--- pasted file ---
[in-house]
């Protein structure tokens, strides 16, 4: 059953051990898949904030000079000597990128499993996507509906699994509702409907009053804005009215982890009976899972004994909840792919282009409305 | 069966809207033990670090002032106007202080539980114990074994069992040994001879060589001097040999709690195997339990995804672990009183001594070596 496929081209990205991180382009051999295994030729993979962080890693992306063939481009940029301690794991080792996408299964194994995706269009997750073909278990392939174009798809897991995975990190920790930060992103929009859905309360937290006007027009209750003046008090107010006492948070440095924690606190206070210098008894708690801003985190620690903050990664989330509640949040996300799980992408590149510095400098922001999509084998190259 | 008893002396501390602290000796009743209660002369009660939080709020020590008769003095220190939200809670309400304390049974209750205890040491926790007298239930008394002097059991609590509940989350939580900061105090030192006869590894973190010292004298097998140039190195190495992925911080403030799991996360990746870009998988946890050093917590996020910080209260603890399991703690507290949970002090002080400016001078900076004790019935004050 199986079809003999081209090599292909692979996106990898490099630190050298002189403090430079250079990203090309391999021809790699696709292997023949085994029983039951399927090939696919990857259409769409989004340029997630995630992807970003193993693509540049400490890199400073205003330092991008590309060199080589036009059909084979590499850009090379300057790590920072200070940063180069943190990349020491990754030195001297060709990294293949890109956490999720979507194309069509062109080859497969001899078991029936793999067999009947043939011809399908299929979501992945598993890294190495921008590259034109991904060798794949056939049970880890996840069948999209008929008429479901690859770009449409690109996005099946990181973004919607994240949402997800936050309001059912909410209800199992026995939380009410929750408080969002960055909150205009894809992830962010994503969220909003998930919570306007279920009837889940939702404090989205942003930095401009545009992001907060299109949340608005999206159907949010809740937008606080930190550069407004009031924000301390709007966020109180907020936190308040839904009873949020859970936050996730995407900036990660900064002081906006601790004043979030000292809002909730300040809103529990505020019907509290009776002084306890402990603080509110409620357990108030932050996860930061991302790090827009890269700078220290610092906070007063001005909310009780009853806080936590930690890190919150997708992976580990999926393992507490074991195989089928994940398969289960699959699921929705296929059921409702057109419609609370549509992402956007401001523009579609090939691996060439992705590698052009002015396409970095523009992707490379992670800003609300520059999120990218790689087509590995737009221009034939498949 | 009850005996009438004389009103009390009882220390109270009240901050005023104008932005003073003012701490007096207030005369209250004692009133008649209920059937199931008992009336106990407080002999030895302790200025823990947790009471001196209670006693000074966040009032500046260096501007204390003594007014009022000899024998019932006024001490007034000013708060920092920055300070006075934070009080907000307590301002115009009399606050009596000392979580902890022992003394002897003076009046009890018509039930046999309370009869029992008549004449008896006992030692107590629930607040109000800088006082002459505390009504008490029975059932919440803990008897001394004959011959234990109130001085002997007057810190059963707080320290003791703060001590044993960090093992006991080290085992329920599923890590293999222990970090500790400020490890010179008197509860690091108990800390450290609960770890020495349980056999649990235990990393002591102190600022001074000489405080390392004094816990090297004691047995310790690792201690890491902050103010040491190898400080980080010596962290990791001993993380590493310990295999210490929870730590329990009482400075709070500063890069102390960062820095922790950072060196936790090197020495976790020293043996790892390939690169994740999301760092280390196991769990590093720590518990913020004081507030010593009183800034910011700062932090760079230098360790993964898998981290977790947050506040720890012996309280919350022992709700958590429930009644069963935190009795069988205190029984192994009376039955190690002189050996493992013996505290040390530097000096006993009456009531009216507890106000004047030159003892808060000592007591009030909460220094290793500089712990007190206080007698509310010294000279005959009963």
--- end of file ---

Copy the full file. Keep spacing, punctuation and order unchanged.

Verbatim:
[in-house]
């Protein structure tokens, strides 16, 4: 059953051990898949904030000079000597990128499993996507509906699994509702409907009053804005009215982890009976899972004994909840792919282009409305 | 069966809207033990670090002032106007202080539980114990074994069992040994001879060589001097040999709690195997339990995804672990009183001594070596 496929081209990205991180382009051999295994030729993979962080890693992306063939481009940029301690794991080792996408299964194994995706269009997750073909278990392939174009798809897991995975990190920790930060992103929009859905309360937290006007027009209750003046008090107010006492948070440095924690606190206070210098008894708690801003985190620690903050990664989330509640949040996300799980992408590149510095400098922001999509084998190259 | 008893002396501390602290000796009743209660002369009660939080709020020590008769003095220190939200809670309400304390049974209750205890040491926790007298239930008394002097059991609590509940989350939580900061105090030192006869590894973190010292004298097998140039190195190495992925911080403030799991996360990746870009998988946890050093917590996020910080209260603890399991703690507290949970002090002080400016001078900076004790019935004050 199986079809003999081209090599292909692979996106990898490099630190050298002189403090430079250079990203090309391999021809790699696709292997023949085994029983039951399927090939696919990857259409769409989004340029997630995630992807970003193993693509540049400490890199400073205003330092991008590309060199080589036009059909084979590499850009090379300057790590920072200070940063180069943190990349020491990754030195001297060709990294293949890109956490999720979507194309069509062109080859497969001899078991029936793999067999009947043939011809399908299929979501992945598993890294190495921008590259034109991904060798794949056939049970880890996840069948999209008929008429479901690859770009449409690109996005099946990181973004919607994240949402997800936050309001059912909410209800199992026995939380009410929750408080969002960055909150205009894809992830962010994503969220909003998930919570306007279920009837889940939702404090989205942003930095401009545009992001907060299109949340608005999206159907949010809740937008606080930190550069407004009031924000301390709007966020109180907020936190308040839904009873949020859970936050996730995407900036990660900064002081906006601790004043979030000292809002909730300040809103529990505020019907509290009776002084306890402990603080509110409620357990108030932050996860930061991302790090827009890269700078220290610092906070007063001005909310009780009853806080936590930690890190919150997708992976580990999926393992507490074991195989089928994940398969289960699959699921929705296929059921409702057109419609609370549509992402956007401001523009579609090939691996060439992705590698052009002015396409970095523009992707490379992670800003609300520059999120990218790689087509590995737009221009034939498949 | 009850005996009438004389009103009390009882220390109270009240901050005023104008932005003073003012701490007096207030005369209250004692009133008649209920059937199931008992009336106990407080002999030895302790200025823990947790009471001196209670006693000074966040009032500046260096501007204390003594007014009022000899024998019932006024001490007034000013708060920092920055300070006075934070009080907000307590301002115009009399606050009596000392979580902890022992003394002897003076009046009890018509039930046999309370009869029992008549004449008896006992030692107590629930607040109000800088006082002459505390009504008490029975059932919440803990008897001394004959011959234990109130001085002997007057810190059963707080320290003791703060001590044993960090093992006991080290085992329920599923890590293999222990970090500790400020490890010179008197509860690091108990800390450290609960770890020495349980056999649990235990990393002591102190600022001074000489405080390392004094816990090297004691047995310790690792201690890491902050103010040491190898400080980080010596962290990791001993993380590493310990295999210490929870730590329990009482400075709070500063890069102390960062820095922790950072060196936790090197020495976790020293043996790892390939690169994740999301760092280390196991769990590093720590518990913020004081507030010593009183800034910011700062932090760079230098360790993964898998981290977790947050506040720890012996309280919350022992709700958590429930009644069963935190009795069988205190029984192994009376039955190690002189050996493992013996505290040390530097000096006993009456009531009216507890106000004047030159003892808060000592007591009030909460220094290793500089712990007190206080007698509310010294000279005959009963």